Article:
Qs & Ans: Devanand Ramjuttun – Negotiator, SILU-JNP
‘What have the labourers and artisans and planters gained from the value addition in the cane industry?’
Devanand Ramjuttun knows the sugar sector very well for having been a long-time negotiator, as union leader, with the factory owners for improvements in the working conditions of his fellow workers, whose number has dwindled from 46,000 to 4500. With only 4 factories in operation, since the accent is now on the cane industry rather than the production of sugarcane – and sugarcane workers have not shared in the profits – , he believes that the temptation to resort to foreign labour should be resisted. Instead, government should step in to support the workers in their bid to obtain better terms and conditions to motivate them, especially since the after the dissolution of the MSPA such negotiations must now be done with individual factories.
Mauritius Times: What’s happening in the sugar sector for the Joint Negotiating Panel (JNP) comprising the Union of Artisans & Allied Workers of Cane Industry (UAAWCI), Sugar Industry Labourers Union (SILU), Artisans and General Workers Union (AGWU), Organisation pour L’Unité des Artisans (OUA) and Plantation Workers Union (PWU) to again have to alert public opinion about industrial relations in this sector?
Devanand Ramjuttun, SILU: First of all, let me tell you that all these unions were duly recognised by the Mauritius Sugar Producers Association (MSPA) which represented all the sugar companies. Negotiations were carried out between the MSPA and the unions at national level on the terms and conditions of work of labourers and artisans of the sugar industry. Three collective agreements were signed between the parties, i.e. the first in 1994 known as the ‘Protocole d’Accord’, the second and third in 2010 and 2012 respectively, and the last one in 2014.
After eight consecutive days of legal strike in the sugar industry, the last collective agreement was signed between the JNP and the MSPA on 28 November 2014 under the aegis of the then Minister of Labour, Hon Shakeel Mohamed. That agreement expired on 31 December 2017, and the new collective agreement should have been negotiated and become effective as from 1 January 2018. But unfortunately the MSPA was dissolved in 2015 and that rendered the tasks of the unions more difficult as we have to negotiate with each and every sugar company.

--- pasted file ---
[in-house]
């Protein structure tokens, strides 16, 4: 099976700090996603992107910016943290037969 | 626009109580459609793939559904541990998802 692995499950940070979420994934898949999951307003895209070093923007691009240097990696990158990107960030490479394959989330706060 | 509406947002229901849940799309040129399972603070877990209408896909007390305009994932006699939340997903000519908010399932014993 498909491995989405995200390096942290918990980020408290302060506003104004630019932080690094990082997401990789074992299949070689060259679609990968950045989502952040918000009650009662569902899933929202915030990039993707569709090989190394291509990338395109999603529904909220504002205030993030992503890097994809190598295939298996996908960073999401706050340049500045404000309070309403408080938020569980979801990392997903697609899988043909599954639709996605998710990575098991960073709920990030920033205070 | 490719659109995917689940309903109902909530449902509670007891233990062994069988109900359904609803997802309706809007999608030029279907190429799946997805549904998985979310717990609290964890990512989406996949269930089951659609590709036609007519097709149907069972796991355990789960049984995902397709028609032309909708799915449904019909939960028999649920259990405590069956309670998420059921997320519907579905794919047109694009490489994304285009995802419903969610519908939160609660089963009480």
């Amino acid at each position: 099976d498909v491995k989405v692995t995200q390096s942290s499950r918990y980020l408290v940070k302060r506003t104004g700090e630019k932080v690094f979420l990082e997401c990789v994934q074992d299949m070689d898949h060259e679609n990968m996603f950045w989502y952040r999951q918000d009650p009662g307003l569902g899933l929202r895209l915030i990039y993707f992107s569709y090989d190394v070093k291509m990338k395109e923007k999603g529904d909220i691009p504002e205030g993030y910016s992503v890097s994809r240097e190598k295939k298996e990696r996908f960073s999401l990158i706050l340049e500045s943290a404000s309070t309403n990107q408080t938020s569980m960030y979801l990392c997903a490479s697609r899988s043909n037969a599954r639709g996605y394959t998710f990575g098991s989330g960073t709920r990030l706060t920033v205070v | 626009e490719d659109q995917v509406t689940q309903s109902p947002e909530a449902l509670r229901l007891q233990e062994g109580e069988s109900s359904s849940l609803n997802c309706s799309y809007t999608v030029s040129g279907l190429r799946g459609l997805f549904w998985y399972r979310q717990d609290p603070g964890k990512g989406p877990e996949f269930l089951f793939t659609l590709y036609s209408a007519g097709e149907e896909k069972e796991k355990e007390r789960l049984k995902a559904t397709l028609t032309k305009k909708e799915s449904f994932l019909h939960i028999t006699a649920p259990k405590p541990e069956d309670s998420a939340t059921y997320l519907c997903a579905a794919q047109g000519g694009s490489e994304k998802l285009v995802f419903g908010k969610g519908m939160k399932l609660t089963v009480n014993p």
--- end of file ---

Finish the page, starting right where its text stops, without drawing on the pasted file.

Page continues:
* We note from the notes of a meeting held under the joint chairmanship of Agro-Industry minister Seeruttun and Labour minister Callichurn, on Monday 23 Oct 2017, that Mr Jauffret (President, UAAWCI) laid emphasis on the fact that the “workers in the sugar industry were being ill-treated” and that “Government should find ways and means to encourage the remaining 4500 workers to stay in the sugar industry”. Has Government acted on its commitment taken during that same meeting “to ensure that there is no exploitation, with everyone benefitting from the same advantages”?
In fact, Ministers Seeruttun and Callichurn have not shown any sign of interest since the meeting and the remaining labourers and artisans of the sugar industry are being denied of their right to cane cutting and overtime during the crop season. The seasonal workers are being favoured with the cutting of canes and most of the work in the sugar factories is being contracted out. The seasonal/contractual workers left the sector with a good social package (VRS, ERS and Blue Print), but the remaining workers are being deprived of these same benefits on retirement although the unions have made several representations to the Ministers concerned.
* What do you gather from your interactions with the politicians in power and government officials as regards their personal commitment towards to the labour force in the sugar sector and the small planters community?
All the successive governments have made lots of concessions to the owners of the sugar companies in terms of exemptions on certain taxes, inter alia land conversion tax, morcellement tax, land property rights in order to allow them to expand and diversify their businesses – IRS, Smart Cities, etc., but paid the least attention to the grievances of labourers and artisans of the sugar/cane sector and the planters community.
* But as Hon M.K. Seeruttun stated “once again” during that same meeting, “the context of the sugar industry has changed over the years and is now operating in a free market with big competitors like Thailand, Brazil and India”, this would suggest that the Government has decided that it would henceforth let the free market decide rather than arbitrate in this matter as it was the case earlier. Is this what’s exactly happening?
Any argument in favour of the dynamics of the free market constitutes just one side of the coin; the other side of the coin is that the sugar industry has been transformed into the cane industry and its activities have been diversified with the production of energy and ethanol, the setting up of sugar refineries, production of special sugars. The value added sugars are highly appreciated on the international markets. It’s the corporate sector which has gained from the diversification of the sugar industry. What have the labourers and artisans and planters gained from the value addition in the cane industry?
* But the dynamics of the free market have to be reckoned with, and the productivity of the Mauritian sugar sector may not compare favourably with other sugar producers. Is that the case?
It is not denied that with the dismantling of all the safety nets and the Sugar Protocol, the Mauritian sugar sector has to become more competitive in the free market. But there’s also another reality: the sugar industry has diversified its activities into more profitable business sectors, which means it does not rely only on the production of sugar.